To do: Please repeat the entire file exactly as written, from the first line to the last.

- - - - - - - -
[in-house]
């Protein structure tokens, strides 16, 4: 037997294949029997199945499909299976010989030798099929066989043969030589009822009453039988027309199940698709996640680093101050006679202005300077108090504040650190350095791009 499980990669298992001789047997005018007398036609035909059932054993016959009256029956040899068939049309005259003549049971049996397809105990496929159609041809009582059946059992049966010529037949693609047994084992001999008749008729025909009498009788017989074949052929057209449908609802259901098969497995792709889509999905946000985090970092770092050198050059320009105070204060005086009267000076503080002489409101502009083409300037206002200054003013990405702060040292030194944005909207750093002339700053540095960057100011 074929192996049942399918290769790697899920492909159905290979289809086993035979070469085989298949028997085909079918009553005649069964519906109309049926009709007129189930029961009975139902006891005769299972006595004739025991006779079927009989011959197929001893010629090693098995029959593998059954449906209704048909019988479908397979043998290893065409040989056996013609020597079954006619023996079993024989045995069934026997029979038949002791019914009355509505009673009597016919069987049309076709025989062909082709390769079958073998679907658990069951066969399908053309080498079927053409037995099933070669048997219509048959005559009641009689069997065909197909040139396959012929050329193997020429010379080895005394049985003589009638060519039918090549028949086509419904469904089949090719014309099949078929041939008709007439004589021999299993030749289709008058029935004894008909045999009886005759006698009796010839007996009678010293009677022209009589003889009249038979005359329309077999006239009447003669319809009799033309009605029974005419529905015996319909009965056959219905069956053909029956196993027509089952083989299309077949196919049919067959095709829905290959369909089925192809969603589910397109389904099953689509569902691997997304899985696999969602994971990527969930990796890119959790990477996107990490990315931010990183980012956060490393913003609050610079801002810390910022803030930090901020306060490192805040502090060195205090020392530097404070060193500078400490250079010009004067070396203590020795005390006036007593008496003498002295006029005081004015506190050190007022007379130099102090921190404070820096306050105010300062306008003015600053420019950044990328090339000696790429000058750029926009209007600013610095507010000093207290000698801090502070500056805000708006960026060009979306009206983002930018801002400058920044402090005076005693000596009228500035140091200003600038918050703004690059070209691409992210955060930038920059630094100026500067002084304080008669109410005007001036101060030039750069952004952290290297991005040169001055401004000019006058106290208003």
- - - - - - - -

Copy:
[in-house]
């Protein structure tokens, strides 16, 4: 037997294949029997199945499909299976010989030798099929066989043969030589009822009453039988027309199940698709996640680093101050006679202005300077108090504040650190350095791009 499980990669298992001789047997005018007398036609035909059932054993016959009256029956040899068939049309005259003549049971049996397809105990496929159609041809009582059946059992049966010529037949693609047994084992001999008749008729025909009498009788017989074949052929057209449908609802259901098969497995792709889509999905946000985090970092770092050198050059320009105070204060005086009267000076503080002489409101502009083409300037206002200054003013990405702060040292030194944005909207750093002339700053540095960057100011 074929192996049942399918290769790697899920492909159905290979289809086993035979070469085989298949028997085909079918009553005649069964519906109309049926009709007129189930029961009975139902006891005769299972006595004739025991006779079927009989011959197929001893010629090693098995029959593998059954449906209704048909019988479908397979043998290893065409040989056996013609020597079954006619023996079993024989045995069934026997029979038949002791019914009355509505009673009597016919069987049309076709025989062909082709390769079958073998679907658990069951066969399908053309080498079927053409037995099933070669048997219509048959005559009641009689069997065909197909040139396959012929050329193997020429010379080895005394049985003589009638060519039918090549028949086509419904469904089949090719014309099949078929041939008709007439004589021999299993030749289709008058029935004894008909045999009886005759006698009796010839007996009678010293009677022209009589003889009249038979005359329309077999006239009447003669319809009799033309009605029974005419529905015996319909009965056959219905069956053909029956196993027509089952083989299309077949196919049919067959095709829905290959369909089925192809969603589910397109389904099953689509569902691997997304899985696999969602994971990527969930990796890119959790990477996107990490990315931010990183980012956060490393913003609050610079801002810390910022803030930090901020306060490192805040502090060195205090020392530097404070060193500078400490250079010009004067070396203590020795005390006036007593008496003498002295006029005081004015506190050190007022007379130099102090921190404070820096306050105010300062306008003015600053420019950044990328090339000696790429000058750029926009209007600013610095507010000093207290000698801090502070500056805000708006960026060009979306009206983002930018801002400058920044402090005076005693000596009228500035140091200003600038918050703004690059070209691409992210955060930038920059630094100026500067002084304080008669109410005007001036101060030039750069952004952290290297991005040169001055401004000019006058106290208003």